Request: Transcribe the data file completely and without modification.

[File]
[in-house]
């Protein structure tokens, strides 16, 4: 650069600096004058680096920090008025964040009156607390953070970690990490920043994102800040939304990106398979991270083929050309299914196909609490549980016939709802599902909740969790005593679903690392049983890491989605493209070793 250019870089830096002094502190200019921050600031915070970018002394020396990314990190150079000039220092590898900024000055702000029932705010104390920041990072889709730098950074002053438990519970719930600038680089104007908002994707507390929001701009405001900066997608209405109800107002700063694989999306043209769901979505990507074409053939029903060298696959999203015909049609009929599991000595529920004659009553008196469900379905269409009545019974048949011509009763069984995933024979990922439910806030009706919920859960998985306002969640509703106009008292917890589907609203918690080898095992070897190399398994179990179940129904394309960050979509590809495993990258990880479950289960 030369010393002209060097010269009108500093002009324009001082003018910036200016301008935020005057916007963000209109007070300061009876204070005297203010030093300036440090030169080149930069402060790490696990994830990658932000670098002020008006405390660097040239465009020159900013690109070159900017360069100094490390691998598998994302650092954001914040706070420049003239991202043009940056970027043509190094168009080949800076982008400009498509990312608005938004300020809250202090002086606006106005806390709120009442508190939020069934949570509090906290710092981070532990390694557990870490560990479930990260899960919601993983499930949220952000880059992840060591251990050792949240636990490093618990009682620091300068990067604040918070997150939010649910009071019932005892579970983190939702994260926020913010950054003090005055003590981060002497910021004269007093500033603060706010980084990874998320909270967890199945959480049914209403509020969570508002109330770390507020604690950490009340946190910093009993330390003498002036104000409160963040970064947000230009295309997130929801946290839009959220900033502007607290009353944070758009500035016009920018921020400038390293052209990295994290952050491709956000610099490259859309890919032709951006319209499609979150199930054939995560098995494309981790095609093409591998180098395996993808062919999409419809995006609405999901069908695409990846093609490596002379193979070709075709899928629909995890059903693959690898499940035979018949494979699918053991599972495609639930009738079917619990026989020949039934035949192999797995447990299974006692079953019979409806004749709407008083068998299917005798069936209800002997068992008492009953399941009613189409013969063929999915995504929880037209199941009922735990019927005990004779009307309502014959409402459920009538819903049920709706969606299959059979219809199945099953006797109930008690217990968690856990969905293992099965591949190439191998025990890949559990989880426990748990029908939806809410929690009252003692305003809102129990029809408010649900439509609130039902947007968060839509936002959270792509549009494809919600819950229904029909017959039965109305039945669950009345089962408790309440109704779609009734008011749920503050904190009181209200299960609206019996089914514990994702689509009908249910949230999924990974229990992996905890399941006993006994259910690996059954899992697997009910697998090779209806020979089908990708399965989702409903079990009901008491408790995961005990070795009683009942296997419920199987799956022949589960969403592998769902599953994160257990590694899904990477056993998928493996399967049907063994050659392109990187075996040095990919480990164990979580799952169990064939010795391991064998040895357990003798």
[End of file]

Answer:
[in-house]
């Protein structure tokens, strides 16, 4: 650069600096004058680096920090008025964040009156607390953070970690990490920043994102800040939304990106398979991270083929050309299914196909609490549980016939709802599902909740969790005593679903690392049983890491989605493209070793 250019870089830096002094502190200019921050600031915070970018002394020396990314990190150079000039220092590898900024000055702000029932705010104390920041990072889709730098950074002053438990519970719930600038680089104007908002994707507390929001701009405001900066997608209405109800107002700063694989999306043209769901979505990507074409053939029903060298696959999203015909049609009929599991000595529920004659009553008196469900379905269409009545019974048949011509009763069984995933024979990922439910806030009706919920859960998985306002969640509703106009008292917890589907609203918690080898095992070897190399398994179990179940129904394309960050979509590809495993990258990880479950289960 030369010393002209060097010269009108500093002009324009001082003018910036200016301008935020005057916007963000209109007070300061009876204070005297203010030093300036440090030169080149930069402060790490696990994830990658932000670098002020008006405390660097040239465009020159900013690109070159900017360069100094490390691998598998994302650092954001914040706070420049003239991202043009940056970027043509190094168009080949800076982008400009498509990312608005938004300020809250202090002086606006106005806390709120009442508190939020069934949570509090906290710092981070532990390694557990870490560990479930990260899960919601993983499930949220952000880059992840060591251990050792949240636990490093618990009682620091300068990067604040918070997150939010649910009071019932005892579970983190939702994260926020913010950054003090005055003590981060002497910021004269007093500033603060706010980084990874998320909270967890199945959480049914209403509020969570508002109330770390507020604690950490009340946190910093009993330390003498002036104000409160963040970064947000230009295309997130929801946290839009959220900033502007607290009353944070758009500035016009920018921020400038390293052209990295994290952050491709956000610099490259859309890919032709951006319209499609979150199930054939995560098995494309981790095609093409591998180098395996993808062919999409419809995006609405999901069908695409990846093609490596002379193979070709075709899928629909995890059903693959690898499940035979018949494979699918053991599972495609639930009738079917619990026989020949039934035949192999797995447990299974006692079953019979409806004749709407008083068998299917005798069936209800002997068992008492009953399941009613189409013969063929999915995504929880037209199941009922735990019927005990004779009307309502014959409402459920009538819903049920709706969606299959059979219809199945099953006797109930008690217990968690856990969905293992099965591949190439191998025990890949559990989880426990748990029908939806809410929690009252003692305003809102129990029809408010649900439509609130039902947007968060839509936002959270792509549009494809919600819950229904029909017959039965109305039945669950009345089962408790309440109704779609009734008011749920503050904190009181209200299960609206019996089914514990994702689509009908249910949230999924990974229990992996905890399941006993006994259910690996059954899992697997009910697998090779209806020979089908990708399965989702409903079990009901008491408790995961005990070795009683009942296997419920199987799956022949589960969403592998769902599953994160257990590694899904990477056993998928493996399967049907063994050659392109990187075996040095990919480990164990979580799952169990064939010795391991064998040895357990003798």